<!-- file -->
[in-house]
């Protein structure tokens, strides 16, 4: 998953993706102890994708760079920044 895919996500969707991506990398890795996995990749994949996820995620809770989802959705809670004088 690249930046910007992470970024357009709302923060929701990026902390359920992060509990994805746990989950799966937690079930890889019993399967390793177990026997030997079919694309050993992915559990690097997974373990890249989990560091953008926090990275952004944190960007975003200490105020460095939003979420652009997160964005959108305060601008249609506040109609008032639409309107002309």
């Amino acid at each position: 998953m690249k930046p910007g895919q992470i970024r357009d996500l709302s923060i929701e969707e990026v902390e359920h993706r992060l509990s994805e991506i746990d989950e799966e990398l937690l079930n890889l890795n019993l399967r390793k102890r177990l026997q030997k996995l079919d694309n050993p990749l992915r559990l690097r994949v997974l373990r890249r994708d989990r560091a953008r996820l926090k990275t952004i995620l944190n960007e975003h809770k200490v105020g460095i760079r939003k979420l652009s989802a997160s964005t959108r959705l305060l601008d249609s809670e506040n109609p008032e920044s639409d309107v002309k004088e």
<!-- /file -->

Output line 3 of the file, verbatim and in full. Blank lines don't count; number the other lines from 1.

């Amino acid at each position: 998953m690249k930046p910007g895919q992470i970024r357009d996500l709302s923060i929701e969707e990026v902390e359920h993706r992060l509990s994805e991506i746990d989950e799966e990398l937690l079930n890889l890795n019993l399967r390793k102890r177990l026997q030997k996995l079919d694309n050993p990749l992915r559990l690097r994949v997974l373990r890249r994708d989990r560091a953008r996820l926090k990275t952004i995620l944190n960007e975003h809770k200490v105020g460095i760079r939003k979420l652009s989802a997160s964005t959108r959705l305060l601008d249609s809670e506040n109609p008032e920044s639409d309107v002309k004088e």